ZEBs are built with significant energy-saving features. The heating and cooling loads are lowered by using highly efficient equipment, natural ventilation, and other techniques. ZEBs are normally designed to use passive solar heat gain and shading combined with thermal mass to stabilise diurnal temperature variations throughout the day. To reduce the net consumed energy for heating and cooling purposes, these advanced buildings will need significantly higher insulation levels than conventional buildings. ZEBs employ super-insulation to significantly decrease the heat transfer through the walls, roof, floor, and windows. There are countless different insulation products available (many of which are natural) that can be used to provide the required high thermal resistance values (R-Values). The elimination of thermal bridging in ZEBs is taken into consideration not only because of energy loss, but also to avoid condensation that could result in damage to the building fabric. ZEBs also require the use of onsite renewable energy technologies to offset the building's primary energy use.

There are several definitions of what ZEB means, with a particular difference in usage between North America and Europe. According to the interim conclusions of the European concerted action for the building energy performance implementation directive, currently 23 different terms are identified across Europe for defining high performance buildings. The variation exists not only in terms of the absolute level of energy consumption in a low energy building, but also in terms of the deviation from the minimum requirements as stated in the national building regulations (Concerted Action, 2008). Further, the national calculation methods vary from country to country, which makes it rather complicated to compare the absolute values of the energy requirements. For instance, energy performance can be calculated by conditioned floor area, habitable area, or gross floor area based on primary or consumed energy (EN 15217:2007). Additionally, different energy consuming processes are included in the different calculations of the energy performance. These different standards in calculation inputs and assumptions can easily result in important deviations.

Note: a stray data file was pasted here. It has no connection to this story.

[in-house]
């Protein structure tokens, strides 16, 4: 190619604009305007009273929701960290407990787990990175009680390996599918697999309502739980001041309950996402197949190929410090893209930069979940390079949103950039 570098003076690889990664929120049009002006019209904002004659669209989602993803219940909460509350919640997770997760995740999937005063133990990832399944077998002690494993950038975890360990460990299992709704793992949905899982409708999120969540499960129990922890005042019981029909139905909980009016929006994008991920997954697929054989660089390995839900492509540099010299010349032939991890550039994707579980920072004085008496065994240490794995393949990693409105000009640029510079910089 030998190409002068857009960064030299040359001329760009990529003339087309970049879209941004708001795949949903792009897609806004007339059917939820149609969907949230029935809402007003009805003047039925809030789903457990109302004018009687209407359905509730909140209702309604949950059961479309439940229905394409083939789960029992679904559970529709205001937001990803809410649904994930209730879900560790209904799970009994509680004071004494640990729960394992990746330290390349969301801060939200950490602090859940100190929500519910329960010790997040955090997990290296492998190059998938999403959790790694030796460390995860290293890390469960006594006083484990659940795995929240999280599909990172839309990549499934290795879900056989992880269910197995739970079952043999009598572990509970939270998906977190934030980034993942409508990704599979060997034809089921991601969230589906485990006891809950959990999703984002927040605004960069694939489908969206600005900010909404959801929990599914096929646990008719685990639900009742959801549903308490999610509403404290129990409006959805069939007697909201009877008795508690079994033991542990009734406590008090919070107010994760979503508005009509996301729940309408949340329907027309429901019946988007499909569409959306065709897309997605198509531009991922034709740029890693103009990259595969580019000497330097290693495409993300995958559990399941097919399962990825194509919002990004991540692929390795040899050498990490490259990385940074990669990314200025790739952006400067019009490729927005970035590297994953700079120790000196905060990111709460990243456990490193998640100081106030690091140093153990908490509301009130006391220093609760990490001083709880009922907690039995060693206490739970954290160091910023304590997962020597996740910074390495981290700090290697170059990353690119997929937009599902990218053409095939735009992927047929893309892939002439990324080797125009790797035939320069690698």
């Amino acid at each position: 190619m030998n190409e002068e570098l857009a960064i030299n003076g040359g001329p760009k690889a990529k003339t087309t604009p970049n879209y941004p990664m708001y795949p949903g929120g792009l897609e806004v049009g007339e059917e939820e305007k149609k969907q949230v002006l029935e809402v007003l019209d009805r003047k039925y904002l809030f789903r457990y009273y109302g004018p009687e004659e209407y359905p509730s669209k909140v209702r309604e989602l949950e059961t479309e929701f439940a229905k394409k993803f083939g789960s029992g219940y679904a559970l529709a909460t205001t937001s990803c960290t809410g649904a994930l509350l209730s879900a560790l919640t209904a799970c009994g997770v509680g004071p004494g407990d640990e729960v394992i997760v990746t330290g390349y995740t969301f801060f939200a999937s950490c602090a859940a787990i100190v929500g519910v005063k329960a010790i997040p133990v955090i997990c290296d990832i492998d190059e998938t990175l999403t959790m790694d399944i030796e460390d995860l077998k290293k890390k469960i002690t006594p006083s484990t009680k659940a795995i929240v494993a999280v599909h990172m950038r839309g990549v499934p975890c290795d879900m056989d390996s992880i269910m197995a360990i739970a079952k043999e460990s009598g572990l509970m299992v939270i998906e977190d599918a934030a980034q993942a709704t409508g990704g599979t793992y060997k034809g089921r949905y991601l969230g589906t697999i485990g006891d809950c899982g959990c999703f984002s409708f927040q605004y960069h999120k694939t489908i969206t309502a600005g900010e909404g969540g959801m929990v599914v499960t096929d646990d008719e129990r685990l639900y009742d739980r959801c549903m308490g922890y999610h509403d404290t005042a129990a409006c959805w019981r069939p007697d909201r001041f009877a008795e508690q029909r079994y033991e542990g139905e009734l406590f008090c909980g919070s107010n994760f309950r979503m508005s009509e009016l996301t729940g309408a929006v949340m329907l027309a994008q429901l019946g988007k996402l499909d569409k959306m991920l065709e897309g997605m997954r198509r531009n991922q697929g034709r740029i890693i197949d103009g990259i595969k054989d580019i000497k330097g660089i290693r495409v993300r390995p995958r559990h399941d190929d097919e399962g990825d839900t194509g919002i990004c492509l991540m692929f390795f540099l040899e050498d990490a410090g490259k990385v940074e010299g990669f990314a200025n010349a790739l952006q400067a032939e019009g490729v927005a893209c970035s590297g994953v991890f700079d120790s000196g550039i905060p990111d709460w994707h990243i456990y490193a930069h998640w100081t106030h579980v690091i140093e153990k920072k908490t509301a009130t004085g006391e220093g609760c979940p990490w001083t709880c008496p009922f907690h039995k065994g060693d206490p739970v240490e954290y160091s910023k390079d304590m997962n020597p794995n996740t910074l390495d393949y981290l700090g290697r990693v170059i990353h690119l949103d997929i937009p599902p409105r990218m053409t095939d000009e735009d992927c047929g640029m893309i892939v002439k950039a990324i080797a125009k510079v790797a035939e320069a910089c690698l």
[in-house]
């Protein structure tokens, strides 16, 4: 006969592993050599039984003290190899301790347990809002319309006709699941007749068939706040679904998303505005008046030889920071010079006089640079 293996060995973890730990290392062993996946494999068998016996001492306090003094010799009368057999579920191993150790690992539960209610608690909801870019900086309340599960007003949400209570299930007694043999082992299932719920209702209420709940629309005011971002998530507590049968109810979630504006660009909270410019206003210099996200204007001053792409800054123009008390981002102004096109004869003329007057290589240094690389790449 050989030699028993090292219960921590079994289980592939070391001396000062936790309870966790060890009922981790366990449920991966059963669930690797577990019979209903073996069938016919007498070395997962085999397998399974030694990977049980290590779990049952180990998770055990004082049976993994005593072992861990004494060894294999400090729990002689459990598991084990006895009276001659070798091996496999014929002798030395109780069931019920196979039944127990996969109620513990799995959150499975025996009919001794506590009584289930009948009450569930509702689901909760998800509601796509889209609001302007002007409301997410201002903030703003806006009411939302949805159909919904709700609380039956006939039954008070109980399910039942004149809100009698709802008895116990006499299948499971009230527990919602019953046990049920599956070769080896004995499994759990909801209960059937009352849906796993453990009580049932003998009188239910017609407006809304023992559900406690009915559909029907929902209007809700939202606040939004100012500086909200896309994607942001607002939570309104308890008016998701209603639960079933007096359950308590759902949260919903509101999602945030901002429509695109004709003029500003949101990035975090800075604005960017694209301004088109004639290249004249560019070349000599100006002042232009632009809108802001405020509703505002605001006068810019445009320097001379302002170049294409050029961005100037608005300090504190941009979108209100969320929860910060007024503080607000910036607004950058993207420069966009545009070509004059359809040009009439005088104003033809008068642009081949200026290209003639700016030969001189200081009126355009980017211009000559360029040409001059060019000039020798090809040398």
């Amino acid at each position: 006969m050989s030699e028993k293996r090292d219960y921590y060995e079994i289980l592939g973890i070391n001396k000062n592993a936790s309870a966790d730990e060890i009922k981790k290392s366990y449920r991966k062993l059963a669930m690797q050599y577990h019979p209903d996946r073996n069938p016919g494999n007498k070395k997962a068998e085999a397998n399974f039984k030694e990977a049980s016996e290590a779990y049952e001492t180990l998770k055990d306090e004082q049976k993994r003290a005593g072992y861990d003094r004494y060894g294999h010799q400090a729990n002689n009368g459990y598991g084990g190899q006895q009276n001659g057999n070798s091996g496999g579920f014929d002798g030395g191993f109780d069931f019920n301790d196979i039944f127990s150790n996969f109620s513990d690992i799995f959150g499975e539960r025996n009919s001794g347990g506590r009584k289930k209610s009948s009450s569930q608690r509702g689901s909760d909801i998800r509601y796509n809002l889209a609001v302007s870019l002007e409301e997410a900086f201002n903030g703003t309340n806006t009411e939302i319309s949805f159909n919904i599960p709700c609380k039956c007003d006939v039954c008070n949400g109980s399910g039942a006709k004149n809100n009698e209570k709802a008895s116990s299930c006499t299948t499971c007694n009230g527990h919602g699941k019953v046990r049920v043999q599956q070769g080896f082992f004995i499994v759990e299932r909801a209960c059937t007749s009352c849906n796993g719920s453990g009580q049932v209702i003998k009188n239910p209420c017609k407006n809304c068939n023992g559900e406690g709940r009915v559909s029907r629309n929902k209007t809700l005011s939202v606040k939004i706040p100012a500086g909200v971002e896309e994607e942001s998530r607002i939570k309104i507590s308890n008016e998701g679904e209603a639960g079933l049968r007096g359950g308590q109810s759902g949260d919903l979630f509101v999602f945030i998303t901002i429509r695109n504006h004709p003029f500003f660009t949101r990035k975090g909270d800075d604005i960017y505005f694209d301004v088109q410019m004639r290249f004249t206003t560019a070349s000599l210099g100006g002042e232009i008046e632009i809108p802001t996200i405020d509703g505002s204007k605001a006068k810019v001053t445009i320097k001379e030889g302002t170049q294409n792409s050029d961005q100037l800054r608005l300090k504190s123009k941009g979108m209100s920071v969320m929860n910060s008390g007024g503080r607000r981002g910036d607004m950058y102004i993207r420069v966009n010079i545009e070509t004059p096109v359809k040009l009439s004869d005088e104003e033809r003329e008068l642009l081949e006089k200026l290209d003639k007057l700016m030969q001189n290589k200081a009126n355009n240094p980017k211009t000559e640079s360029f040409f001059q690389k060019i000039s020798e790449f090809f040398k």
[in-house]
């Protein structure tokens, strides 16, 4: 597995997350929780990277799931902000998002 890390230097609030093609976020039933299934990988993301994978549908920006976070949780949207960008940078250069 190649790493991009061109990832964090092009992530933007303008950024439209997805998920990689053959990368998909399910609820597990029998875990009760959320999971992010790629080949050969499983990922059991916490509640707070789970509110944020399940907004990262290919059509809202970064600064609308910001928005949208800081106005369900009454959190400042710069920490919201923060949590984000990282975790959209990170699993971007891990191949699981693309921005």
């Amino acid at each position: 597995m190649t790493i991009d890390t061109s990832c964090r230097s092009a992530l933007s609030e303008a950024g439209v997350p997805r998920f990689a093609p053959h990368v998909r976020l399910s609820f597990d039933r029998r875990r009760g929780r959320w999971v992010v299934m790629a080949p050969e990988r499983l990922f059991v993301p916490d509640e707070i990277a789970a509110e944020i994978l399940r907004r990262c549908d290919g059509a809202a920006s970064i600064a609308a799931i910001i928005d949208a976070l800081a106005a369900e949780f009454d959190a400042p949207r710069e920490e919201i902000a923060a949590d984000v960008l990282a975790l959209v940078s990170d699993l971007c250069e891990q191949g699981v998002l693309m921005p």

The development of modern ZEBs became possible not only through the progress made in new construction technologies and techniques but also by academic research on existing and experimental buildings through the collection of precise energy performance feedback. Today's advanced models can precisely demonstrate the efficacy of engineering design solutions. Advance projections of a ZEB even during the design stage are possible with the advancements in simulation tools (Parker, 2009). Simulation tools, now possible with the recent advancements, can perform with a range of design variables, such as building orientation, insulation type and values of the building elements, overhang depth, air tightness, heating and cooling efficiency, lighting and other equipment, and local climate. These tools can guide designers and engineers in their predictions of how a building will perform prior to its construction and enable them to follow the correct solution in terms of economic feasibility and lifecycle assessment.

ZEBs have many advantageous features, such as the following: